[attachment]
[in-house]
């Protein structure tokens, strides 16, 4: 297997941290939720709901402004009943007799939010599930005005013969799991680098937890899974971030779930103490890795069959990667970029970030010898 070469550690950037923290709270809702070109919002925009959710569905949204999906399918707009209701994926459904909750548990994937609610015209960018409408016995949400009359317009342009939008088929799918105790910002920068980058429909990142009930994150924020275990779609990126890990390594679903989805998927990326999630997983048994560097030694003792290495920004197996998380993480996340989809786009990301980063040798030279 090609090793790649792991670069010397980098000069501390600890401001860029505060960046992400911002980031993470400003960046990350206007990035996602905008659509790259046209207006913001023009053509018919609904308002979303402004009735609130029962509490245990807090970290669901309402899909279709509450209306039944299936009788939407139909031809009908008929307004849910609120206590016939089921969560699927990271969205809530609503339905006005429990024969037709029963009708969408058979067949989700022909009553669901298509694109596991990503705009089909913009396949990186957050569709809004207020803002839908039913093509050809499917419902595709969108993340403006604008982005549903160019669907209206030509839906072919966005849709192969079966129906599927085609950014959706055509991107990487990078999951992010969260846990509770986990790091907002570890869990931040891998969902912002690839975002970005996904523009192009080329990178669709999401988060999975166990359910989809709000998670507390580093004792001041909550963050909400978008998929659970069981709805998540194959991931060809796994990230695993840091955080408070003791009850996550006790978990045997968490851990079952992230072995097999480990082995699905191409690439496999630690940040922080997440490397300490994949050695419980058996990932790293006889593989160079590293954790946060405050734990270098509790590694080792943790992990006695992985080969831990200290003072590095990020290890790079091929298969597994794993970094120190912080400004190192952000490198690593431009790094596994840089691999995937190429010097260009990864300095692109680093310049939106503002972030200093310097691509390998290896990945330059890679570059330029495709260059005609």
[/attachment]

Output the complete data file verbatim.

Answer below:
[in-house]
């Protein structure tokens, strides 16, 4: 297997941290939720709901402004009943007799939010599930005005013969799991680098937890899974971030779930103490890795069959990667970029970030010898 070469550690950037923290709270809702070109919002925009959710569905949204999906399918707009209701994926459904909750548990994937609610015209960018409408016995949400009359317009342009939008088929799918105790910002920068980058429909990142009930994150924020275990779609990126890990390594679903989805998927990326999630997983048994560097030694003792290495920004197996998380993480996340989809786009990301980063040798030279 090609090793790649792991670069010397980098000069501390600890401001860029505060960046992400911002980031993470400003960046990350206007990035996602905008659509790259046209207006913001023009053509018919609904308002979303402004009735609130029962509490245990807090970290669901309402899909279709509450209306039944299936009788939407139909031809009908008929307004849910609120206590016939089921969560699927990271969205809530609503339905006005429990024969037709029963009708969408058979067949989700022909009553669901298509694109596991990503705009089909913009396949990186957050569709809004207020803002839908039913093509050809499917419902595709969108993340403006604008982005549903160019669907209206030509839906072919966005849709192969079966129906599927085609950014959706055509991107990487990078999951992010969260846990509770986990790091907002570890869990931040891998969902912002690839975002970005996904523009192009080329990178669709999401988060999975166990359910989809709000998670507390580093004792001041909550963050909400978008998929659970069981709805998540194959991931060809796994990230695993840091955080408070003791009850996550006790978990045997968490851990079952992230072995097999480990082995699905191409690439496999630690940040922080997440490397300490994949050695419980058996990932790293006889593989160079590293954790946060405050734990270098509790590694080792943790992990006695992985080969831990200290003072590095990020290890790079091929298969597994794993970094120190912080400004190192952000490198690593431009790094596994840089691999995937190429010097260009990864300095692109680093310049939106503002972030200093310097691509390998290896990945330059890679570059330029495709260059005609």